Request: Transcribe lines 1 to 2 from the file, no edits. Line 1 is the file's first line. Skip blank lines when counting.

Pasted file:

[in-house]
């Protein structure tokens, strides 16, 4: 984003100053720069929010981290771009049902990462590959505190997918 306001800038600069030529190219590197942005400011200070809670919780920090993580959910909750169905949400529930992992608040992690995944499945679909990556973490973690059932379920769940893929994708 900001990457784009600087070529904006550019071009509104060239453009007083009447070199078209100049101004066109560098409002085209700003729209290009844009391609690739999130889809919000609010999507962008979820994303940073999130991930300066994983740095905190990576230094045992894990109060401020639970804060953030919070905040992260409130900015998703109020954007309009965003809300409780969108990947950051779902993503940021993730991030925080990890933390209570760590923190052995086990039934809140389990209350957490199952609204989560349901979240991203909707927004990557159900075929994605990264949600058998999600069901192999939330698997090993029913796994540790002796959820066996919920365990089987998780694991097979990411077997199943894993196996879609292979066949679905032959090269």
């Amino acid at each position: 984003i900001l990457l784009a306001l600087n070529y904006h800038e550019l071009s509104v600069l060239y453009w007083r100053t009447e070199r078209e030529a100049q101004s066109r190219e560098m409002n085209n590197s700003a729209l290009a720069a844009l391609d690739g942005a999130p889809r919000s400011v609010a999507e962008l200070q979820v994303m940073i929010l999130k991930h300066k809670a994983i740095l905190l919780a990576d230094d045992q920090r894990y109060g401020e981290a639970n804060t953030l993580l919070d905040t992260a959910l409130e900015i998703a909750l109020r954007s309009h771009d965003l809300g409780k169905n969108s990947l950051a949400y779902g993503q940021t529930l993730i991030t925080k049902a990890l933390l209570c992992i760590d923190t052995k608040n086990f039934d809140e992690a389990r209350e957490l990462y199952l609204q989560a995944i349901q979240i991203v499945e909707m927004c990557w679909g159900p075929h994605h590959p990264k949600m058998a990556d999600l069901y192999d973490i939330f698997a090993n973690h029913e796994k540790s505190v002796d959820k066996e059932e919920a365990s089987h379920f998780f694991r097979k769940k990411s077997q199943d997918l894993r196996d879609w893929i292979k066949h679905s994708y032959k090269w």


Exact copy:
[in-house]
């Protein structure tokens, strides 16, 4: 984003100053720069929010981290771009049902990462590959505190997918 306001800038600069030529190219590197942005400011200070809670919780920090993580959910909750169905949400529930992992608040992690995944499945679909990556973490973690059932379920769940893929994708 900001990457784009600087070529904006550019071009509104060239453009007083009447070199078209100049101004066109560098409002085209700003729209290009844009391609690739999130889809919000609010999507962008979820994303940073999130991930300066994983740095905190990576230094045992894990109060401020639970804060953030919070905040992260409130900015998703109020954007309009965003809300409780969108990947950051779902993503940021993730991030925080990890933390209570760590923190052995086990039934809140389990209350957490199952609204989560349901979240991203909707927004990557159900075929994605990264949600058998999600069901192999939330698997090993029913796994540790002796959820066996919920365990089987998780694991097979990411077997199943894993196996879609292979066949679905032959090269």